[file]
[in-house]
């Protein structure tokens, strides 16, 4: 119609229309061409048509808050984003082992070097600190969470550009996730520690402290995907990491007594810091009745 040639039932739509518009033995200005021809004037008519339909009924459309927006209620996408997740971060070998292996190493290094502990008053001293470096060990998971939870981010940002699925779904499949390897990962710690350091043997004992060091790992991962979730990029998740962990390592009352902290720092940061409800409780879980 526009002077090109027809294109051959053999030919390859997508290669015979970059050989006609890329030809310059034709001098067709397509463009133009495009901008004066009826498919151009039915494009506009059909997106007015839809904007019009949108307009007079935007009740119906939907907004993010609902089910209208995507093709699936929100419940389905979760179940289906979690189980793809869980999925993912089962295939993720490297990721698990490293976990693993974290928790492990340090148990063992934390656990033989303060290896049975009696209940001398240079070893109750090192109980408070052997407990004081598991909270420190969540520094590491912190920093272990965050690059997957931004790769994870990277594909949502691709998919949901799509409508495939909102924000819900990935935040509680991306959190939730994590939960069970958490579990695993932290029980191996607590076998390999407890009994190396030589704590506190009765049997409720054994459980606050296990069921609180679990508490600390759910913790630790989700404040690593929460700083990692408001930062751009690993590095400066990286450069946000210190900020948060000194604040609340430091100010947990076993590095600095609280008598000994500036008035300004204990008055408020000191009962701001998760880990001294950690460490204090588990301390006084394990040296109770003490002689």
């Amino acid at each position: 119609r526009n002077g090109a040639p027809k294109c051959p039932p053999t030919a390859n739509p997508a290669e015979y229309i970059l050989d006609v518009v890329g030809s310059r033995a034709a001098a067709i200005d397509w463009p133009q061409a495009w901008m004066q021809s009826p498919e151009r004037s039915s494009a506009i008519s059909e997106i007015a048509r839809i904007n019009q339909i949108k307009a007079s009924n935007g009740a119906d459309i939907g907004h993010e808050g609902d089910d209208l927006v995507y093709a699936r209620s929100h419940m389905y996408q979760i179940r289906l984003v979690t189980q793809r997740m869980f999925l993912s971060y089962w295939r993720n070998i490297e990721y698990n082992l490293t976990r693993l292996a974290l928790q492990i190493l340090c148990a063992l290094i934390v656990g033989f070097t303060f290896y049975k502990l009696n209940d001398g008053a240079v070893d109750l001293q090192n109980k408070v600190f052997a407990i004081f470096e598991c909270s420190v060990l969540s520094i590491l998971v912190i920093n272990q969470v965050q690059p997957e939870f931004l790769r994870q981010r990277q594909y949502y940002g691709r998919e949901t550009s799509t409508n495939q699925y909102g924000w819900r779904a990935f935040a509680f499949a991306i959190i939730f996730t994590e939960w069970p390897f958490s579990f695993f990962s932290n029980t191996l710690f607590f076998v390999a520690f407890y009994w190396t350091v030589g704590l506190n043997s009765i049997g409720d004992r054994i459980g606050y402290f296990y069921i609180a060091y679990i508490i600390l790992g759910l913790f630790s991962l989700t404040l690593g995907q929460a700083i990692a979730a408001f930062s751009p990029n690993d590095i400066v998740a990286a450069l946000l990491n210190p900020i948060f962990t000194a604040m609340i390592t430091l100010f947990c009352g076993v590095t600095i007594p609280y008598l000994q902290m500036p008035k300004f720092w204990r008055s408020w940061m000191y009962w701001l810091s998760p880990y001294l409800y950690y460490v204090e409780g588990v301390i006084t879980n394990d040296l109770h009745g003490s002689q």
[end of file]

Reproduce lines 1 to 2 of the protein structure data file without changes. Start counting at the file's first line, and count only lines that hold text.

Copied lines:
[in-house]
């Protein structure tokens, strides 16, 4: 119609229309061409048509808050984003082992070097600190969470550009996730520690402290995907990491007594810091009745 040639039932739509518009033995200005021809004037008519339909009924459309927006209620996408997740971060070998292996190493290094502990008053001293470096060990998971939870981010940002699925779904499949390897990962710690350091043997004992060091790992991962979730990029998740962990390592009352902290720092940061409800409780879980 526009002077090109027809294109051959053999030919390859997508290669015979970059050989006609890329030809310059034709001098067709397509463009133009495009901008004066009826498919151009039915494009506009059909997106007015839809904007019009949108307009007079935007009740119906939907907004993010609902089910209208995507093709699936929100419940389905979760179940289906979690189980793809869980999925993912089962295939993720490297990721698990490293976990693993974290928790492990340090148990063992934390656990033989303060290896049975009696209940001398240079070893109750090192109980408070052997407990004081598991909270420190969540520094590491912190920093272990965050690059997957931004790769994870990277594909949502691709998919949901799509409508495939909102924000819900990935935040509680991306959190939730994590939960069970958490579990695993932290029980191996607590076998390999407890009994190396030589704590506190009765049997409720054994459980606050296990069921609180679990508490600390759910913790630790989700404040690593929460700083990692408001930062751009690993590095400066990286450069946000210190900020948060000194604040609340430091100010947990076993590095600095609280008598000994500036008035300004204990008055408020000191009962701001998760880990001294950690460490204090588990301390006084394990040296109770003490002689």